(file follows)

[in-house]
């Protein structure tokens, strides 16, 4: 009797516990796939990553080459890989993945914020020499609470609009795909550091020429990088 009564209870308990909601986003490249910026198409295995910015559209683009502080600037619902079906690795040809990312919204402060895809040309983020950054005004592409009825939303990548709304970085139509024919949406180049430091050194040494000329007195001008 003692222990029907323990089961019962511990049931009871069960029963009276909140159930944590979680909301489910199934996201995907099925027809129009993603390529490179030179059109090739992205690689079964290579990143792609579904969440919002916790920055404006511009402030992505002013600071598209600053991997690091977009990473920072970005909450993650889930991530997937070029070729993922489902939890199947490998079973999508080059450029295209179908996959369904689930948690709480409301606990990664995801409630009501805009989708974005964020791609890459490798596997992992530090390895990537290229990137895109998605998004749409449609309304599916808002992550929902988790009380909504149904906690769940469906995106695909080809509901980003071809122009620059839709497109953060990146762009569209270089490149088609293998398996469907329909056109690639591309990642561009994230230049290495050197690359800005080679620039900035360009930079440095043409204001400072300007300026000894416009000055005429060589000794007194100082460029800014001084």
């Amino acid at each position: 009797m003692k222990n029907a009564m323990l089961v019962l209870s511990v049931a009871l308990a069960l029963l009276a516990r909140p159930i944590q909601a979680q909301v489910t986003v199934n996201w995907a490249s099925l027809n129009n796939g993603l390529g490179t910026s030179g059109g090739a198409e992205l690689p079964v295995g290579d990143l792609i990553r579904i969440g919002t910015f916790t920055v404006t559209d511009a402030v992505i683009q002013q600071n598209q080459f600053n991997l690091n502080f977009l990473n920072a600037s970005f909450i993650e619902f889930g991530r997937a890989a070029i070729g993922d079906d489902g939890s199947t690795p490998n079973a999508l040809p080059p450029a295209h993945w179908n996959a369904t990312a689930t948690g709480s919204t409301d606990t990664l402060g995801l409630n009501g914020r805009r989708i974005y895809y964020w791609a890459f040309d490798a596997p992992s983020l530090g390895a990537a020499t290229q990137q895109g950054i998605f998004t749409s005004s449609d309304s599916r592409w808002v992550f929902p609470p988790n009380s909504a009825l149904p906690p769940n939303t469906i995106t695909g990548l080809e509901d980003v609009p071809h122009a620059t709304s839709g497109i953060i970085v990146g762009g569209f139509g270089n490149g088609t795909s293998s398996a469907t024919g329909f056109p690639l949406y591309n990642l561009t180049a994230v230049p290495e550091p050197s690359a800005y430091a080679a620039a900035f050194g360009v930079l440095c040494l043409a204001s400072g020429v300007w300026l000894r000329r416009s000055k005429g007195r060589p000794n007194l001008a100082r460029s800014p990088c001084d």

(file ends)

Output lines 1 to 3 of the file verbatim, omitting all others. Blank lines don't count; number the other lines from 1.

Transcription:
[in-house]
């Protein structure tokens, strides 16, 4: 009797516990796939990553080459890989993945914020020499609470609009795909550091020429990088 009564209870308990909601986003490249910026198409295995910015559209683009502080600037619902079906690795040809990312919204402060895809040309983020950054005004592409009825939303990548709304970085139509024919949406180049430091050194040494000329007195001008 003692222990029907323990089961019962511990049931009871069960029963009276909140159930944590979680909301489910199934996201995907099925027809129009993603390529490179030179059109090739992205690689079964290579990143792609579904969440919002916790920055404006511009402030992505002013600071598209600053991997690091977009990473920072970005909450993650889930991530997937070029070729993922489902939890199947490998079973999508080059450029295209179908996959369904689930948690709480409301606990990664995801409630009501805009989708974005964020791609890459490798596997992992530090390895990537290229990137895109998605998004749409449609309304599916808002992550929902988790009380909504149904906690769940469906995106695909080809509901980003071809122009620059839709497109953060990146762009569209270089490149088609293998398996469907329909056109690639591309990642561009994230230049290495050197690359800005080679620039900035360009930079440095043409204001400072300007300026000894416009000055005429060589000794007194100082460029800014001084």
């Amino acid at each position: 009797m003692k222990n029907a009564m323990l089961v019962l209870s511990v049931a009871l308990a069960l029963l009276a516990r909140p159930i944590q909601a979680q909301v489910t986003v199934n996201w995907a490249s099925l027809n129009n796939g993603l390529g490179t910026s030179g059109g090739a198409e992205l690689p079964v295995g290579d990143l792609i990553r579904i969440g919002t910015f916790t920055v404006t559209d511009a402030v992505i683009q002013q600071n598209q080459f600053n991997l690091n502080f977009l990473n920072a600037s970005f909450i993650e619902f889930g991530r997937a890989a070029i070729g993922d079906d489902g939890s199947t690795p490998n079973a999508l040809p080059p450029a295209h993945w179908n996959a369904t990312a689930t948690g709480s919204t409301d606990t990664l402060g995801l409630n009501g914020r805009r989708i974005y895809y964020w791609a890459f040309d490798a596997p992992s983020l530090g390895a990537a020499t290229q990137q895109g950054i998605f998004t749409s005004s449609d309304s599916r592409w808002v992550f929902p609470p988790n009380s909504a009825l149904p906690p769940n939303t469906i995106t695909g990548l080809e509901d980003v609009p071809h122009a620059t709304s839709g497109i953060i970085v990146g762009g569209f139509g270089n490149g088609t795909s293998s398996a469907t024919g329909f056109p690639l949406y591309n990642l561009t180049a994230v230049p290495e550091p050197s690359a800005y430091a080679a620039a900035f050194g360009v930079l440095c040494l043409a204001s400072g020429v300007w300026l000894r000329r416009s000055k005429g007195r060589p000794n007194l001008a100082r460029s800014p990088c001084d």